2022 Wrap: The Best Indian Film Posters

It may be the age of the thumbnail, but some designers are giving posters the love they deserve
2022 Wrap: The Best Indian Film Posters

While listing my favourite film posters of 2020, I had observed that not only had the pool to choose from considerably narrowed, but that the onslaught of streaming platforms  —  with their thumbnail and algorithm-driven approach  —  was threatening to nearly wipe out film posters as we know them. In 2022, I’m sad to report that it really does seem that the end is nigh: Posters are rare and good posters, even rarer. 

It’s also made me struggle with the question: What really qualifies as a movie poster? Are we to accept thumbnails as the new poster? I do know many people use the terms interchangeably,  but I’m not quite ready to do that yet.

Take this artwork for Qala for instance. It’s doubtlessly pretty, but the format, with its boxy dimensions and aggressive branding makes it a thumbnail or promo art in my book, not a real poster. It’s important to note that in Hollywood, despite many films being made primarily for streaming, many ‘prestige’ titles such as Blonde and Glass Onion get the honour of a proper one-sheet poster. (This may be because these films premiere at festivals and also have limited theatrical runs. Unfortunately, this is unheard of for their equivalents in the Indian scenario.)

Still despite, the changing times and practicalities, we did see some posters that were designed with cleverness, aesthetics and care. So here’s my list of the best Indian posters of 2022, in no particular order  —  except for the numero uno.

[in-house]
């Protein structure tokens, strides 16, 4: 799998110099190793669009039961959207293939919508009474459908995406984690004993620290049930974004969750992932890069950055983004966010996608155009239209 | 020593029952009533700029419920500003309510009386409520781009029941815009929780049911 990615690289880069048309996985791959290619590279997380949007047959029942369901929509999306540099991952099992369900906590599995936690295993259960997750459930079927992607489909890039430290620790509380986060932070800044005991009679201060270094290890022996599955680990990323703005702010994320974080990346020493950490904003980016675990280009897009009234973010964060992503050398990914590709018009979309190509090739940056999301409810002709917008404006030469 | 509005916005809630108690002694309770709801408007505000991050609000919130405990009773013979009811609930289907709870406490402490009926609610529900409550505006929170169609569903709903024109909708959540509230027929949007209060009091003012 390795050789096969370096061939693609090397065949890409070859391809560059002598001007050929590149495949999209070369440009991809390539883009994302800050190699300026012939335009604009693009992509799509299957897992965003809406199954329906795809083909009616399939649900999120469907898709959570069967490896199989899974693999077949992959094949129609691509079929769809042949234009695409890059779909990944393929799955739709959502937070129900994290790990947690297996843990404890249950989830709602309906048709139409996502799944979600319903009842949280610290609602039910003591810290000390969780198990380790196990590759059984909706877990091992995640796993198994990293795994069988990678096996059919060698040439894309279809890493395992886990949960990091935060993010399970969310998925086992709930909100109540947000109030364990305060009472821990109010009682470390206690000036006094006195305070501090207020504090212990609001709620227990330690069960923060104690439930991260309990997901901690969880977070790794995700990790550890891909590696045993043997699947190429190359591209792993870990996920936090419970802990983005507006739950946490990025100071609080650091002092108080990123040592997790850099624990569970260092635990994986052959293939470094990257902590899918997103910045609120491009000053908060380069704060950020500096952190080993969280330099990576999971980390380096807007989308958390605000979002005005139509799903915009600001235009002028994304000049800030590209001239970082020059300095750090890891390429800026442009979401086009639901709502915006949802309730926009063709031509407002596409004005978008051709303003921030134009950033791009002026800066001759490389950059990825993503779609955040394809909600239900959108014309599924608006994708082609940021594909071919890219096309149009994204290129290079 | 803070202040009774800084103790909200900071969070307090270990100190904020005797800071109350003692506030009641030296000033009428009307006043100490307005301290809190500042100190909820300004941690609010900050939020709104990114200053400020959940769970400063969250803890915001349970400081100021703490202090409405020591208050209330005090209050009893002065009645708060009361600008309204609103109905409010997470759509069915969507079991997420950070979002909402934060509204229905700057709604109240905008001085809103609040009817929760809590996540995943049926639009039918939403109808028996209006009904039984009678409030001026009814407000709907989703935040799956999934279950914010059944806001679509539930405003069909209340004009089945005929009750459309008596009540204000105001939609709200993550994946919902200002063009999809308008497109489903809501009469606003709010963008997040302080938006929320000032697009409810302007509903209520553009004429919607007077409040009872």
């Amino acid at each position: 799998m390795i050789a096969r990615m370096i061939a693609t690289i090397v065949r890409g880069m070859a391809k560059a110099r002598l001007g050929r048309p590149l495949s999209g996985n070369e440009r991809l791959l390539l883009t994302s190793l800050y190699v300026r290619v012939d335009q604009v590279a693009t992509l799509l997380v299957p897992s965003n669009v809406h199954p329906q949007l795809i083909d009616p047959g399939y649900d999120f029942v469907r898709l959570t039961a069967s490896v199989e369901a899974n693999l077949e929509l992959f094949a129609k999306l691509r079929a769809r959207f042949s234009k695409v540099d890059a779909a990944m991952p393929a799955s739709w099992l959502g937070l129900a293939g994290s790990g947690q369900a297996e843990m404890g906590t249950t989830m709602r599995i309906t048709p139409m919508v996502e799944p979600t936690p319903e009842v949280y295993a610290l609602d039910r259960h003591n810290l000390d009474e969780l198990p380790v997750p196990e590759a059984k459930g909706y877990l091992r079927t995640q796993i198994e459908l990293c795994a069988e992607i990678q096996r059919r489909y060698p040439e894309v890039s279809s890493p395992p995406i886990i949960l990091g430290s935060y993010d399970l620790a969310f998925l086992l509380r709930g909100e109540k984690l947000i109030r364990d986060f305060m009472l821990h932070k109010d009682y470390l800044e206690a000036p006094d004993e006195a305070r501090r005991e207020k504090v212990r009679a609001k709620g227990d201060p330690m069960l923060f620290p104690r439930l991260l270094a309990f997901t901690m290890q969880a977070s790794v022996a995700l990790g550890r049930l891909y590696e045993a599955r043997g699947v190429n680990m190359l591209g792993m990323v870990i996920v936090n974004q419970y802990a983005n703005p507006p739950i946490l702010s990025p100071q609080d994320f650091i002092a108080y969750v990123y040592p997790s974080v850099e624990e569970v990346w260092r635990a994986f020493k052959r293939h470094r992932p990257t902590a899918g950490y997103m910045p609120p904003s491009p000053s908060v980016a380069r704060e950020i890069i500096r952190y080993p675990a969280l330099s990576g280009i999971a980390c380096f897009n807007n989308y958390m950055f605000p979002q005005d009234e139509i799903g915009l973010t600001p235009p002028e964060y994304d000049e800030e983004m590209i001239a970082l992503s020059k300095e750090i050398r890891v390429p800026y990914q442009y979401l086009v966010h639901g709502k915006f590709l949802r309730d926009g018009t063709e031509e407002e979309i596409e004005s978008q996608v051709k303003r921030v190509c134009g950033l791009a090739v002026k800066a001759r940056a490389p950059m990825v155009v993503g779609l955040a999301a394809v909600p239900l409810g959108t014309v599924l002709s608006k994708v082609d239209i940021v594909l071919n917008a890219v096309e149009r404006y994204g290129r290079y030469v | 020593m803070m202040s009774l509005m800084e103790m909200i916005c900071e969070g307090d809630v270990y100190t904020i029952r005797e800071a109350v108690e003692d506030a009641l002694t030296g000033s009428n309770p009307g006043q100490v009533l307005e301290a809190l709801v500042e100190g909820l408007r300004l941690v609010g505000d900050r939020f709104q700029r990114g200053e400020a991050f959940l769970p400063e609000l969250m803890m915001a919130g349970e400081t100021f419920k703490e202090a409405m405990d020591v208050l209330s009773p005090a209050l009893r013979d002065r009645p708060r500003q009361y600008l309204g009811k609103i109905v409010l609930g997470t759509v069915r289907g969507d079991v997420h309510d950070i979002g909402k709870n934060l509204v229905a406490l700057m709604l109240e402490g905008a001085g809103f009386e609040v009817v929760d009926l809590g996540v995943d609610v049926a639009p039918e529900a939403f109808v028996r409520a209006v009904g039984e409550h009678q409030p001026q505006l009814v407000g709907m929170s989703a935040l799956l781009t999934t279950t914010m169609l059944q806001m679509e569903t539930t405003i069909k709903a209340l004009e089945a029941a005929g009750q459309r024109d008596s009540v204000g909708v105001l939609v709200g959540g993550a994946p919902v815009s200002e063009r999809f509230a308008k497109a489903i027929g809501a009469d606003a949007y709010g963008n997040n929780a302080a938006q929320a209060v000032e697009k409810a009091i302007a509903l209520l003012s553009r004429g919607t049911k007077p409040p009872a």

These stylish posters created by Raj Khatri at the popular design studio Marching Ants offer up a gritty and fun take on the phata-poster-nikla-hero trope. In the first, Ayushmann Khurrana’s titular An Action Hero seems to have been yanked out of the backlit poster behind him and thrown into a world of real-life action and danger that he likely didn’t sign up for. The second poster has him lying bruised, battered and worn out in front of his own film poster  —  reinforcing the reel versus real theme of Anirudh Iyer’s acclaimed meta action-comedy thriller. In an impressive show of restraint from the producers, the credits are clean and minimalist, and the company logos even more so . Notice how in the first one, they actually appear on the poster within the poster! 


Indian documentaries have been having a dream run on the global stage, and two of this year’s most celebrated non-fiction feature films also have two of the most striking posters of the year. The poster for Shaunak Sen’s Oscar contender All That Breathes features an image so poignant and sublime that even the uninspired typography can’t dim its emotional appeal. The one for Vinay Shukla’s While We Watched (design by Soumik Lahiri, additional design by Alisha Coelho Pereira & Sanyukta Adhikary) effectively conjures up an atmosphere of dread and dystopia, with its protagonist Ravish Kumar bearing witness to the crumbling of the fourth pillar of democracy, and perhaps democracy itself.